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Story, Characters and Casting
In exploring the potential direction of a third chapter in the Terminator narrative, director Jonathan Mostow saw myriad possibilities in setting the story in present day Los Angeles, a decade since the Terminator helped John Connor and his mother Sarah thwart Judgment Day. "Ten years have passed since the last time we saw these characters," Mostow contemplates. "That creates a lot of interesting opportunities for me as a filmmaker to tell a story that explores the same universe that we all love, but with characters that are now in psychologically different places in their lives."

Schwarzenegger relished the opportunity to reprise his character, the mysterious former assassin who returns to protect John Connor and his mother Sarah in T2: Judgment Day. "Knowing that people from around the world have been waiting for this movie doesn't put pressure on me because I know what I need to do in order to make the Terminator what he needs to be – an intense, frightening, funny, interesting hero," he assures. "The key is, everything I do must be as a machine, not as a human being.

"Because my character in this film is not the same exact Terminator that was sent back in T2, he has to learn human behavior again," says Schwarzenegger of the T-101 he plays in Terminator 3. "He has to learn the nuances of the language, of interacting with humans. I have to act that out as if it is an entirely new experience. That creates a lot of opportunities for humor."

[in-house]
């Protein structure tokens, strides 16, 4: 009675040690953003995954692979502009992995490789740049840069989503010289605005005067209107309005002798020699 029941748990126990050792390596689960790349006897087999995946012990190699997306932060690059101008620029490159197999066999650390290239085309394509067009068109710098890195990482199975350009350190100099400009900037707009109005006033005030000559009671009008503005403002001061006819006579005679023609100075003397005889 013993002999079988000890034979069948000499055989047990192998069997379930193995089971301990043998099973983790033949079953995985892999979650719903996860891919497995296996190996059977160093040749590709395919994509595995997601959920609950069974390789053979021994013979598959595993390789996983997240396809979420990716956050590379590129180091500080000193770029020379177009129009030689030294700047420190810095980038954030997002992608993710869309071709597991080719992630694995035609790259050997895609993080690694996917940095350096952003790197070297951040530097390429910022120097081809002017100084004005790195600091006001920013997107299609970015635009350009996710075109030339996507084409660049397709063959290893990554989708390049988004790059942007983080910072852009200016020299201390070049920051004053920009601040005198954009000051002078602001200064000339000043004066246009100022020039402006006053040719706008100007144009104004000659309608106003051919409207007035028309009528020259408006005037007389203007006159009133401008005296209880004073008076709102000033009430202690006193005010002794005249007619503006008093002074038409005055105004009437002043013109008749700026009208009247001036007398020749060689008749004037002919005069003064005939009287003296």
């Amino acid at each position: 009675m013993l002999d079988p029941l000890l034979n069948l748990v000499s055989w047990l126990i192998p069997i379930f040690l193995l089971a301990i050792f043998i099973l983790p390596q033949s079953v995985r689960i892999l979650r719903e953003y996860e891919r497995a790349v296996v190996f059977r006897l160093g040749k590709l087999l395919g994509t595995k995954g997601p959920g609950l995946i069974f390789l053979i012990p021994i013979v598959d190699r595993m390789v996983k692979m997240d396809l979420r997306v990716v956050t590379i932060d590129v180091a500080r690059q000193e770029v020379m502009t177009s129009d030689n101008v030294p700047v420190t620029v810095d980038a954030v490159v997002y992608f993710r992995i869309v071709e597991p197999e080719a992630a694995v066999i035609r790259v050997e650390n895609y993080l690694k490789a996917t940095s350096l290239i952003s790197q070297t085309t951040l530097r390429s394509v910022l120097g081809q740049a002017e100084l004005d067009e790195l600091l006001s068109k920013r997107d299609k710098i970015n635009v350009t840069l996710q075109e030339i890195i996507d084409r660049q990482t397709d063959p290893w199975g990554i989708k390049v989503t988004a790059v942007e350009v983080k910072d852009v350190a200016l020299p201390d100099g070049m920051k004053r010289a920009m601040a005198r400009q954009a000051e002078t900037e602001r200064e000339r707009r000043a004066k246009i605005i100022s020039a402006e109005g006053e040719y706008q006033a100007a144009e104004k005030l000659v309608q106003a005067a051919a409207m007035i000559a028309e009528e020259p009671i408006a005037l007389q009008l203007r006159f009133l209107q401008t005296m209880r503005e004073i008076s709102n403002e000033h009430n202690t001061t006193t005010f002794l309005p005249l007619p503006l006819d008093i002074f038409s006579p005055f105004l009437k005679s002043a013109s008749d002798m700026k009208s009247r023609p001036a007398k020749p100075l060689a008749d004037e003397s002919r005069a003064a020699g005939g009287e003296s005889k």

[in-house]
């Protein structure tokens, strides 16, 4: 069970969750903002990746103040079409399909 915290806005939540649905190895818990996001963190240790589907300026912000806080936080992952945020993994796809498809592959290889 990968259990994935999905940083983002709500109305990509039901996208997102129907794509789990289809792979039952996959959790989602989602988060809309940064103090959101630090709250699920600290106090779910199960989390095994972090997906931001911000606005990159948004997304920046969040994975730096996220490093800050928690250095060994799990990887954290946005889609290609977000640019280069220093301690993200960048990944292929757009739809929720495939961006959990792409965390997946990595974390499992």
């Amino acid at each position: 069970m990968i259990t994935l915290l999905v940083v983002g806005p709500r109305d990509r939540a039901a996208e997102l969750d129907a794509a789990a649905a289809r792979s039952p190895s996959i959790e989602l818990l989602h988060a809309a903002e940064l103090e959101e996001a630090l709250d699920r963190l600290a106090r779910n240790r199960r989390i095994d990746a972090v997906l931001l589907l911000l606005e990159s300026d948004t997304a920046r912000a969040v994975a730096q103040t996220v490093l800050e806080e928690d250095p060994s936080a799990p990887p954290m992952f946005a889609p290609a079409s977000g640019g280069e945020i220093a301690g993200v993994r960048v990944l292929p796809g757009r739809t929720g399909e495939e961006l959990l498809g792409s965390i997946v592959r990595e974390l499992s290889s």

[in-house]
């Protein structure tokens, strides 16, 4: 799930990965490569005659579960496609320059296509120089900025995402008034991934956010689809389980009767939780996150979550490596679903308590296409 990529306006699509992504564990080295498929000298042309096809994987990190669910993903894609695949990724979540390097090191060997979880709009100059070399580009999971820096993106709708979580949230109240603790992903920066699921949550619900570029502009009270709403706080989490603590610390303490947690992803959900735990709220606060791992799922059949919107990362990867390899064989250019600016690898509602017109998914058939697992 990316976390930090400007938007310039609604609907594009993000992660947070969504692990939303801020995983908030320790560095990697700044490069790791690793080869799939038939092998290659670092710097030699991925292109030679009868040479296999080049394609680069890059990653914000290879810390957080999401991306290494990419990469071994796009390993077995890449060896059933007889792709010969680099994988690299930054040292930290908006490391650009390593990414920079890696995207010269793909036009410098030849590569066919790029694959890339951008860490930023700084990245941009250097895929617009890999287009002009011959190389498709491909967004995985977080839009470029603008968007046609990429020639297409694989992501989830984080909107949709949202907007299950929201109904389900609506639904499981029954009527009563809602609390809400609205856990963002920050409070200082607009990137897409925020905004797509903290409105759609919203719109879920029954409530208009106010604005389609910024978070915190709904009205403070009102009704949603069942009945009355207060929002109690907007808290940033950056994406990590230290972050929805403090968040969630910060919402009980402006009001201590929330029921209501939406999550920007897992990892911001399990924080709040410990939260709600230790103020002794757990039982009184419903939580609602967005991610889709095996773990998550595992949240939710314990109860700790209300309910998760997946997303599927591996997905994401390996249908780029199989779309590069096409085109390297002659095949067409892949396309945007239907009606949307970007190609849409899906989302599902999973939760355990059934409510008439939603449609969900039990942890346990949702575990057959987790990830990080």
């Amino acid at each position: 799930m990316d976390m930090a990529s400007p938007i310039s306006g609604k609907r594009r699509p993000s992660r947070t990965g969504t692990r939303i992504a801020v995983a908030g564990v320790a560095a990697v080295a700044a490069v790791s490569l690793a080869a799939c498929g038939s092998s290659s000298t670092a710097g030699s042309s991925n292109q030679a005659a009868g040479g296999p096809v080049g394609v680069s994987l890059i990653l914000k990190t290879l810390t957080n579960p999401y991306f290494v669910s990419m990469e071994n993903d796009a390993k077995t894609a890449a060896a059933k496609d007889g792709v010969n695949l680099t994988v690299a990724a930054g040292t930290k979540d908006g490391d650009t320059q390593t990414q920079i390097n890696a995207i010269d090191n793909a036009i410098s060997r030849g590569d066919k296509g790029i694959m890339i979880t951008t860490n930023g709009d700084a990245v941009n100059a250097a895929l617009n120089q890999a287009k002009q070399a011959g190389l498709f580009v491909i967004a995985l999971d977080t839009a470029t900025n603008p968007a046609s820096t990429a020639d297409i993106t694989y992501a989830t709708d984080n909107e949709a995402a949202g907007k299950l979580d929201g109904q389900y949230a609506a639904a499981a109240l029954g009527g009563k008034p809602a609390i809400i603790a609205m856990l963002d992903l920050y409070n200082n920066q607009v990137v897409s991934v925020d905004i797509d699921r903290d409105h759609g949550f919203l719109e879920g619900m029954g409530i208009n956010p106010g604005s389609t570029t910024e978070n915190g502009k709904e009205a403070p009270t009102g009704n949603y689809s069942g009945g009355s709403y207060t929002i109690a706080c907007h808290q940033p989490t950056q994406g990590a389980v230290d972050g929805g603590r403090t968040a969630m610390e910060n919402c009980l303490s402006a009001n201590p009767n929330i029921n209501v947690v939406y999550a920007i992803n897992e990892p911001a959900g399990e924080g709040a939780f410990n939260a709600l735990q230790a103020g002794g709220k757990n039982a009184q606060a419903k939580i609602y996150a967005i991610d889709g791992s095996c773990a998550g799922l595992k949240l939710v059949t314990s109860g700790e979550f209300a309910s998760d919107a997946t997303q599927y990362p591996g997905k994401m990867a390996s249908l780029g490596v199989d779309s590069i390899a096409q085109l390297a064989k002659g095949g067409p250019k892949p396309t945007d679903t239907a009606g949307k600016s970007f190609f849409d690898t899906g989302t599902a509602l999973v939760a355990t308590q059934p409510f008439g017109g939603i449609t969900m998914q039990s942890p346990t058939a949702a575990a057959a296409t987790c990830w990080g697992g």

"There's something unique about the Terminator character that affords the license to break the tension of suspenseful scenes with something comedic, and yet you can go back into the suspense and it doesn't disrupt the flow of the story," Mostow marvels. "Arnold has a fantastic ability to make fun of himself in a way that audiences really enjoy."

Melding trademark humor and riveting suspense, Mostow and screenwriters Mike Ferris and John Brancato raised the stakes of the Terminator 3 story by pitting Schwarzenegger's outdated Terminator model against Skynet's most advanced robotic weapon yet: the T-X, an advanced alloy metal endo-skeleton covered in a liquid metal exterior designed in the guise of a beautiful woman. Equipped with a plasma cannon, morphing capabilities and the ability to control other machines, she is simply stronger, faster, smarter, more sophisticated and more indestructible than the obsolete T-101.

Sent back through time to complete the job left unfinished by her T2 predecessor, the T-1000, the T-X has been programmed to kill John Connor in order to facilitate the machines' diabolical agenda. "The only way that the rise of the machines in the future can happen the way they have planned it is by eliminating John Connor," Schwarzenegger reveals. "The Terminator's mission is to stop the T-X from completing her assignment. But because she is so superior to him technically, the Terminator knows she can have an effect on his programming mechanism, which makes her extremely dangerous."

Casting an actress to play the indomitable T-X was a global effort. "First and foremost," Mostow emphasizes, "she had to convince audiences that she could beat the Terminator in physical combat." Ten thousand actresses auditioned for the role in eight countries and every major U.S. city. "Before I began, I thought, ‘How hard could it be to play a robot?'" the director muses. "What I learned is, playing a robot is possibly the most difficult role you can have as an actor, because you have to take all your innate emotional responses and completely suppress them. Even the way you walk is affected. A robot has no specific gait. A robot is a perf

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